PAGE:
2. Moake JL. How Blood Clots. [Internet]. 2015 . Available from: http://www.merckmanuals.com/home/blood-disorders/blood-clotting-process/how-blood-clots

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The nanocomposite hydrogel developed in this study is an injectable, mechanically stable (demonstrates shear thinning), rapid, and local hemostat [1]. These qualities are ideal for stopping internal hemorrhaging and are marked improvements over current technologies. 

References

  1. Gaharwar AK, Avery RK, Assmann A, Paul A, McKinley GH, Khademhosseini A, Olsen BD. Shear-Thinning Nanocomposite Hydrogels for the Treatment of Hemorrhage. ACS Nano [Internet]. 2014 ;8(10):9833 - 9842. Available from: http://pubs.acs.org/doi/abs/10.1021/nn503719nhttp://pubs.acs.org/doi/pdf/10.1021/nn503719n

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Traditional hemostats are only suitable for surface wounds where pressure must be applied for effectiveness. Gel hemostats consisting of clotting factors solve this issue, but pose a risk of entering the circulatory system. The nanocomposite hydrogel, specifically the synthetic silicate nanoplatelets, solve both of these issues by being injectable and demonstrating shear thinning while simultaneously accelerating hemostasis. The hydrogel was demonstrated to reduce clotting time by up to 77% in vitro. In vivo tests with rats stopped bleeding within a liver and there were no remnants of nanoparticles after a 28 day period[1]

References

  1. Gaharwar AK, Avery RK, Assmann A, Paul A, McKinley GH, Khademhosseini A, Olsen BD. Shear-Thinning Nanocomposite Hydrogels for the Treatment of Hemorrhage. ACS Nano [Internet]. 2014 ;8(10):9833 - 9842. Available from: http://pubs.acs.org/doi/abs/10.1021/nn503719nhttp://pubs.acs.org/doi/pdf/10.1021/nn503719n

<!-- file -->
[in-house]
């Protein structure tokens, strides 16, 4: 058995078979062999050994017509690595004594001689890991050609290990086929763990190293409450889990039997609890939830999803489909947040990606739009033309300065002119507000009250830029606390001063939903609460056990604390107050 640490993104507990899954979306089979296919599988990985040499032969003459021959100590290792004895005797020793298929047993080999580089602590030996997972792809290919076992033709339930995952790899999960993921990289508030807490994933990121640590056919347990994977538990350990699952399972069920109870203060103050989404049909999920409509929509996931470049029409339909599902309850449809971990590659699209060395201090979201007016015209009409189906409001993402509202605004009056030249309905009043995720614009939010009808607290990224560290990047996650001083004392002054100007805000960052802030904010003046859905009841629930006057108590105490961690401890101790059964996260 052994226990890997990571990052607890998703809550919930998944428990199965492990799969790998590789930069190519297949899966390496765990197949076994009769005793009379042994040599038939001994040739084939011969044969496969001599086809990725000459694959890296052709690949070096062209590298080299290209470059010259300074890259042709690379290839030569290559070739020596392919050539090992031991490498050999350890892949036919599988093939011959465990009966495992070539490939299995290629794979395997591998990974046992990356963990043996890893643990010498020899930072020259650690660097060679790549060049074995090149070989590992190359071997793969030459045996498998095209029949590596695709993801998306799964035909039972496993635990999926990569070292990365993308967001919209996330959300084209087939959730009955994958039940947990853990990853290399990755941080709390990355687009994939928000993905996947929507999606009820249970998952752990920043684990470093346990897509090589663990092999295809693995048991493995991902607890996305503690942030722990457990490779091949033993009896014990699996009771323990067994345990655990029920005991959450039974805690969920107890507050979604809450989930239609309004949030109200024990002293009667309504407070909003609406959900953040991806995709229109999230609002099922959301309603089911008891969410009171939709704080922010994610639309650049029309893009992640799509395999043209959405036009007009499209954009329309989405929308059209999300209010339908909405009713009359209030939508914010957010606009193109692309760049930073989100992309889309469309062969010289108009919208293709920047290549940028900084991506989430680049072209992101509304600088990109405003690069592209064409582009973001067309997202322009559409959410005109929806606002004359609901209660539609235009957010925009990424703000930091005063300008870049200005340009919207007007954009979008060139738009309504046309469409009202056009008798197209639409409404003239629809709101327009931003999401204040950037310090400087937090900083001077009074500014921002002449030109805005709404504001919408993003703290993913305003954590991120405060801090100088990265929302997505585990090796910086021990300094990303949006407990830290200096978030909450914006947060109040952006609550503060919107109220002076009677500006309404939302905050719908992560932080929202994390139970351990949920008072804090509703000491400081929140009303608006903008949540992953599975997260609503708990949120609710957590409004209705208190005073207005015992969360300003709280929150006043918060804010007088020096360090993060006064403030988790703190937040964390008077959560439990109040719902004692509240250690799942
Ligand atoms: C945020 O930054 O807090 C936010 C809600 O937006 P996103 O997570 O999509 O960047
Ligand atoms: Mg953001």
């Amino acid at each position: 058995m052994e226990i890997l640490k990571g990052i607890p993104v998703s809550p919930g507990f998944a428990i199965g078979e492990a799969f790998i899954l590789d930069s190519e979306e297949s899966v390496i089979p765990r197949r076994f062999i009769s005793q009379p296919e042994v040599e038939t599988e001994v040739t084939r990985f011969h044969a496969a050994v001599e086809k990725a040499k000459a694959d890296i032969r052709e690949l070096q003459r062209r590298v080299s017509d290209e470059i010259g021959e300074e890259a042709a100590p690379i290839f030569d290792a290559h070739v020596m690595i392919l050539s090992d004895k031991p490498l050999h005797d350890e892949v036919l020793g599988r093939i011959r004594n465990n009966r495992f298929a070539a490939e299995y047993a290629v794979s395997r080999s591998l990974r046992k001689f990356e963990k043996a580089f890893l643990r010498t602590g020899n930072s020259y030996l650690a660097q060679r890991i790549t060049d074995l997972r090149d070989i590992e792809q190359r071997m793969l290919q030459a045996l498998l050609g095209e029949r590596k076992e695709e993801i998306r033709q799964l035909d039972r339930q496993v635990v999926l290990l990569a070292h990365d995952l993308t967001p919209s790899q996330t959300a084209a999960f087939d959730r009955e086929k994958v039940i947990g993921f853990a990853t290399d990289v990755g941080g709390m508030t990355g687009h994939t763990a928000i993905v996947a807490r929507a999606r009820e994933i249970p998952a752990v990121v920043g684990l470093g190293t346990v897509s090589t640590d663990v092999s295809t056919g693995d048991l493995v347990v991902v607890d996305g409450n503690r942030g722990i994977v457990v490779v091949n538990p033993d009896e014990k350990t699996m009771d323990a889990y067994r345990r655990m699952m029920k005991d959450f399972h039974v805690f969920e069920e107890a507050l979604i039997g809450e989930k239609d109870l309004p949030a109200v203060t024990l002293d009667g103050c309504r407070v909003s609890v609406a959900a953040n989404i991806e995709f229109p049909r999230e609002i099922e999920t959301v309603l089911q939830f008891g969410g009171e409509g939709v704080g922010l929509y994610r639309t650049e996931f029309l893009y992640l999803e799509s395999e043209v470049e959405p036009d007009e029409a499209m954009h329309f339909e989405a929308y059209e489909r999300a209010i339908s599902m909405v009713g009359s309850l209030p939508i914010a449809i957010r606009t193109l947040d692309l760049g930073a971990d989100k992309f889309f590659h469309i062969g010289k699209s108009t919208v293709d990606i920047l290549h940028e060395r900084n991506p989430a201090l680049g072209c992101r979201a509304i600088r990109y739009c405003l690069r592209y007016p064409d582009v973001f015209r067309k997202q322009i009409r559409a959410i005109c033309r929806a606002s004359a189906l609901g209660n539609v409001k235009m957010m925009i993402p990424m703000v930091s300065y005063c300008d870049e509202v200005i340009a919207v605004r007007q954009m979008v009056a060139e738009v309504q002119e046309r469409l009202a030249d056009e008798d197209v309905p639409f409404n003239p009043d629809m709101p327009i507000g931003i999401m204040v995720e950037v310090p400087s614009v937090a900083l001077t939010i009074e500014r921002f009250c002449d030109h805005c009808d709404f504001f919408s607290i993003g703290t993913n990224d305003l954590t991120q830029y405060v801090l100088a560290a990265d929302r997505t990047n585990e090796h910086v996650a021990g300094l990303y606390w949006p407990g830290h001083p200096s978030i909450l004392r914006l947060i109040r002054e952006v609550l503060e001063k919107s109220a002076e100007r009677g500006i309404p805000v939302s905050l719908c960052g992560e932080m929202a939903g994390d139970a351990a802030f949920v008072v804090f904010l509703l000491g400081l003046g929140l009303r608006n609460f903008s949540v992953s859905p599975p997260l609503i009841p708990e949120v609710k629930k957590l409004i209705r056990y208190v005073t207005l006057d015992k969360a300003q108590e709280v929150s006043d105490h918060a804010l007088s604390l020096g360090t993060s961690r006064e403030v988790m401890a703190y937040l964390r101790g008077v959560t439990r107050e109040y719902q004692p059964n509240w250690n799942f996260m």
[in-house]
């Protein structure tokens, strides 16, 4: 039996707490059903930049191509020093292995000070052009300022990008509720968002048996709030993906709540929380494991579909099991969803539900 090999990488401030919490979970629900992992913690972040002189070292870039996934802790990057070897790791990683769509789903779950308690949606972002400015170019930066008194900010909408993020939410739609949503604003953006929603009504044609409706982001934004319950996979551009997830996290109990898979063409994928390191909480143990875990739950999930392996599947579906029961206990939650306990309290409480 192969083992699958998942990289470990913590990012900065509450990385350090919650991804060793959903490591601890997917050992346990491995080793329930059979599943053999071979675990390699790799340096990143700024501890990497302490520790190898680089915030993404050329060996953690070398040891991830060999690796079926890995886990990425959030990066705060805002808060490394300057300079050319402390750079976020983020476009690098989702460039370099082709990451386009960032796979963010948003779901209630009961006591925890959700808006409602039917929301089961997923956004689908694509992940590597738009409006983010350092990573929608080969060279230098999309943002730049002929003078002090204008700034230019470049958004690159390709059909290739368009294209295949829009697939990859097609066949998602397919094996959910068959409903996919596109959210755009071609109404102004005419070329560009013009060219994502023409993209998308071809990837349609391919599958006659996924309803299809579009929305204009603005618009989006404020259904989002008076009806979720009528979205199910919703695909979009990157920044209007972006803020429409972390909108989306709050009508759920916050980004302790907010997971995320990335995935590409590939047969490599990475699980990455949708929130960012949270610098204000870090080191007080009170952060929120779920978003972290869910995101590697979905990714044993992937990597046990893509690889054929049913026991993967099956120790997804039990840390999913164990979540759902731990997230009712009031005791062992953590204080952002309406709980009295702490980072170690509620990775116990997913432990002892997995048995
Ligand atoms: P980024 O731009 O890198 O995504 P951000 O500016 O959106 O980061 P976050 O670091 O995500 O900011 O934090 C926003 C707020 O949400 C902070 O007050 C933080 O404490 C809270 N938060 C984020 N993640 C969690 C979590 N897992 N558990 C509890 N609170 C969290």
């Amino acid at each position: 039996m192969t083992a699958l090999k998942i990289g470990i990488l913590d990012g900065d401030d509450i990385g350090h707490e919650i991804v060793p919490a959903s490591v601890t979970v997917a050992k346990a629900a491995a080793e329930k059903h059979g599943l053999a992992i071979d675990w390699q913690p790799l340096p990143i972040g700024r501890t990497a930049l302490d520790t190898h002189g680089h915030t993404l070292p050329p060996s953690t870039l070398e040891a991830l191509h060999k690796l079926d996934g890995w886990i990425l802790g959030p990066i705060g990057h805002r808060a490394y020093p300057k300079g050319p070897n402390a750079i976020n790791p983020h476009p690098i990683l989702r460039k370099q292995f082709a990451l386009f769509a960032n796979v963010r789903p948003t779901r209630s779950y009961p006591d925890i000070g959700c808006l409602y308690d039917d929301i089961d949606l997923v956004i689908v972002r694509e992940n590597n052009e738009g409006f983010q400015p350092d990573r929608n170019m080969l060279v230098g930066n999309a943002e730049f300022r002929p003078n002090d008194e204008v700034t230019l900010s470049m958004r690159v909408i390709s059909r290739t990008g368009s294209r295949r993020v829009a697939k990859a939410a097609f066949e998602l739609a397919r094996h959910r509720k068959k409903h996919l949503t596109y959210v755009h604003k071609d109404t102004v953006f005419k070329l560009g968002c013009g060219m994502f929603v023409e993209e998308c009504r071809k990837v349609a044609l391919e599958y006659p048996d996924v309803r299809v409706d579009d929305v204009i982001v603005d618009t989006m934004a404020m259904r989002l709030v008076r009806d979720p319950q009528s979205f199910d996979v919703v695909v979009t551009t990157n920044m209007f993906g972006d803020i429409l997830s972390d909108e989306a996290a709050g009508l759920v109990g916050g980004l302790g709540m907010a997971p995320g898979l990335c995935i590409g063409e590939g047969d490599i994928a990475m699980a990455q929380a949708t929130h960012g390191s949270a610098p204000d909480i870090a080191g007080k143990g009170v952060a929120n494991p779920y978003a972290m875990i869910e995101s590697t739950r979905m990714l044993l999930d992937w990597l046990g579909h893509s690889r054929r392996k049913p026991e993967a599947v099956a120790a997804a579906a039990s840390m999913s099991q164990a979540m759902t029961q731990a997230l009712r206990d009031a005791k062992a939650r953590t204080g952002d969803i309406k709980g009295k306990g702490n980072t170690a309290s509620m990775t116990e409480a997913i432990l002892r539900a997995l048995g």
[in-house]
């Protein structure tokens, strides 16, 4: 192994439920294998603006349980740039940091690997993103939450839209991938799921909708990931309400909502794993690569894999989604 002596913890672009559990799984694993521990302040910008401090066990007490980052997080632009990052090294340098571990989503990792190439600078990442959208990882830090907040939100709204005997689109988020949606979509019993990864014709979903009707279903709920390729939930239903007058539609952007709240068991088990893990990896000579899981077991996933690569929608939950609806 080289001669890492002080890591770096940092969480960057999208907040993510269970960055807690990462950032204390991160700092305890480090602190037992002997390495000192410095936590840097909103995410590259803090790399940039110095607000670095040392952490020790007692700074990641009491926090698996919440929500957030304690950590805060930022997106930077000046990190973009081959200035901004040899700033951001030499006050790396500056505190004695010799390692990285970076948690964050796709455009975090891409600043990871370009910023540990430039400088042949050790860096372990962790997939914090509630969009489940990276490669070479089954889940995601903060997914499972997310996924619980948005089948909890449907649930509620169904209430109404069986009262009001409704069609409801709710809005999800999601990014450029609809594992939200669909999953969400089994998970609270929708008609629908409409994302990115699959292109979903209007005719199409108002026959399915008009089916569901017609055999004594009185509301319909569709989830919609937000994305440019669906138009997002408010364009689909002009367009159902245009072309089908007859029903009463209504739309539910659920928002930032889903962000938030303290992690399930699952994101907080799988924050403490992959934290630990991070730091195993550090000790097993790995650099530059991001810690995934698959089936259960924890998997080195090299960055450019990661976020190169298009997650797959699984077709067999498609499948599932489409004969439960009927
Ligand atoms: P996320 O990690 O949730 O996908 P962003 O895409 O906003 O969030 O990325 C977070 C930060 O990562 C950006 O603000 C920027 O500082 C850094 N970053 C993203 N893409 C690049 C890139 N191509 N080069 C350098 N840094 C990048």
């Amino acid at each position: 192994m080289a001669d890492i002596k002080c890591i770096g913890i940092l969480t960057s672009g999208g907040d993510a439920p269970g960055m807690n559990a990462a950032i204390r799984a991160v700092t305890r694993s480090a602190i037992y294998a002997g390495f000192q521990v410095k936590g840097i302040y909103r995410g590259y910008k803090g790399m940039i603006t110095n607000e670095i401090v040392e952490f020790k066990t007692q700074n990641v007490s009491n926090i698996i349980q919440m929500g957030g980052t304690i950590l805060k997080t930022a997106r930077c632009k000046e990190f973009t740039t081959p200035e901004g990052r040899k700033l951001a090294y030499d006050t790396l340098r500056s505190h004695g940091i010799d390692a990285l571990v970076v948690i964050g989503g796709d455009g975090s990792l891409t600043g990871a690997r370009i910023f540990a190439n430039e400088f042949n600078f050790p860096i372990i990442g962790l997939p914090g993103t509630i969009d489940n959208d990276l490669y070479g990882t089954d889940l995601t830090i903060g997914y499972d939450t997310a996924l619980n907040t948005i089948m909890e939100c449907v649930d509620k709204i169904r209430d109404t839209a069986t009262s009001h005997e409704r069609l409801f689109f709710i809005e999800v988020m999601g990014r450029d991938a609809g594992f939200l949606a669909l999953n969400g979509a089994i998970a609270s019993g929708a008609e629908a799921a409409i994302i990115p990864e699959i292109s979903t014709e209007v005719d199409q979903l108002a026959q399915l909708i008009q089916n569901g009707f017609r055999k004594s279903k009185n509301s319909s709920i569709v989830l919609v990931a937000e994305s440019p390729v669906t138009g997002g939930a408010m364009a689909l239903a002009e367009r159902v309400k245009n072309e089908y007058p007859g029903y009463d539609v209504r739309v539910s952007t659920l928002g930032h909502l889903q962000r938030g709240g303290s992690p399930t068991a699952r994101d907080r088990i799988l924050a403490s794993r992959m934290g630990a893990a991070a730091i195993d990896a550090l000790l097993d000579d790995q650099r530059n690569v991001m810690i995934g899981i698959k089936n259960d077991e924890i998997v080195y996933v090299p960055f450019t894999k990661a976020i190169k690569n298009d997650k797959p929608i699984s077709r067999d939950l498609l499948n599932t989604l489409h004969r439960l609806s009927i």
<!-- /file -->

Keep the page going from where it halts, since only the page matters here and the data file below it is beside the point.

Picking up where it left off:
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Hydrogels without nanoparticles are already extensively used within the medical field with no known health risks [1]. Synthetic silicate nanoplatelets are shown to degrade into nontoxic components within the body and have demonstrated cytocompatibility with animal cells. The ability to regain mechanical stability after injection mitigates the risk of clotting factors entering the circulatory system. In vivo tests have only been conducted with rats and therefore risks associated with human application are unknown [2]

References

  1. Ahmed EM. Hydrogel: Preparation, characterization, and applications: A review. Journal of Advanced Research [Internet]. 2015 ;6(2):105 - 121. Available from: http://linkinghub.elsevier.com/retrieve/pii/S2090123213000969http://api.elsevier.com/content/article/PII:S2090123213000969?httpAccept=text/xmlhttp://api.elsevier.com/content/article/PII:S2090123213000969?httpAccept=text/plain
  2. Gaharwar AK, Avery RK, Assmann A, Paul A, McKinley GH, Khademhosseini A, Olsen BD. Shear-Thinning Nanocomposite Hydrogels for the Treatment of Hemorrhage. ACS Nano [Internet]. 2014 ;8(10):9833 - 9842. Available from: http://pubs.acs.org/doi/abs/10.1021/nn503719nhttp://pubs.acs.org/doi/pdf/10.1021/nn503719n